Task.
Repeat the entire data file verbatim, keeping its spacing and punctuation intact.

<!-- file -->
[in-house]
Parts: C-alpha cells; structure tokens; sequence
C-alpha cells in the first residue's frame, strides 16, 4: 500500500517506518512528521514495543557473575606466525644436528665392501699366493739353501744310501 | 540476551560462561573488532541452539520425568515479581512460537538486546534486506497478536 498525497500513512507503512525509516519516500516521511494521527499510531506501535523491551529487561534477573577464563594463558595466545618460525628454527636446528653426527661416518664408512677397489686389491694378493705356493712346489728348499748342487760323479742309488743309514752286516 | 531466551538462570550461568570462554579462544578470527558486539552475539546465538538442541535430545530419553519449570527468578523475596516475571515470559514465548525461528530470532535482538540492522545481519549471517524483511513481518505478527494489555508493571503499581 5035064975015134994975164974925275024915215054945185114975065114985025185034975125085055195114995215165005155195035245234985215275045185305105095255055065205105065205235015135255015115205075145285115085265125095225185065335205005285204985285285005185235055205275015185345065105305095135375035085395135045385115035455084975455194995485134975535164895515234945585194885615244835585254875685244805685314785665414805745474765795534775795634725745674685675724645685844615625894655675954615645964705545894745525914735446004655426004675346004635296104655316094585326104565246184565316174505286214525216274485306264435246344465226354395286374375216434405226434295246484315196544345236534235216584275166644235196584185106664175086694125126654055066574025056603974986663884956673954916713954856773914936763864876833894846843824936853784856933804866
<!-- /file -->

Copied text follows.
[in-house]
Parts: C-alpha cells; structure tokens; sequence
C-alpha cells in the first residue's frame, strides 16, 4: 500500500517506518512528521514495543557473575606466525644436528665392501699366493739353501744310501 | 540476551560462561573488532541452539520425568515479581512460537538486546534486506497478536 498525497500513512507503512525509516519516500516521511494521527499510531506501535523491551529487561534477573577464563594463558595466545618460525628454527636446528653426527661416518664408512677397489686389491694378493705356493712346489728348499748342487760323479742309488743309514752286516 | 531466551538462570550461568570462554579462544578470527558486539552475539546465538538442541535430545530419553519449570527468578523475596516475571515470559514465548525461528530470532535482538540492522545481519549471517524483511513481518505478527494489555508493571503499581 5035064975015134994975164974925275024915215054945185114975065114985025185034975125085055195114995215165005155195035245234985215275045185305105095255055065205105065205235015135255015115205075145285115085265125095225185065335205005285204985285285005185235055205275015185345065105305095135375035085395135045385115035455084975455194995485134975535164895515234945585194885615244835585254875685244805685314785665414805745474765795534775795634725745674685675724645685844615625894655675954615645964705545894745525914735446004655426004675346004635296104655316094585326104565246184565316174505286214525216274485306264435246344465226354395286374375216434405226434295246484315196544345236534235216584275166644235196584185106664175086694125126654055066574025056603974986663884956673954916713954856773914936763864876833894846843824936853784856933804866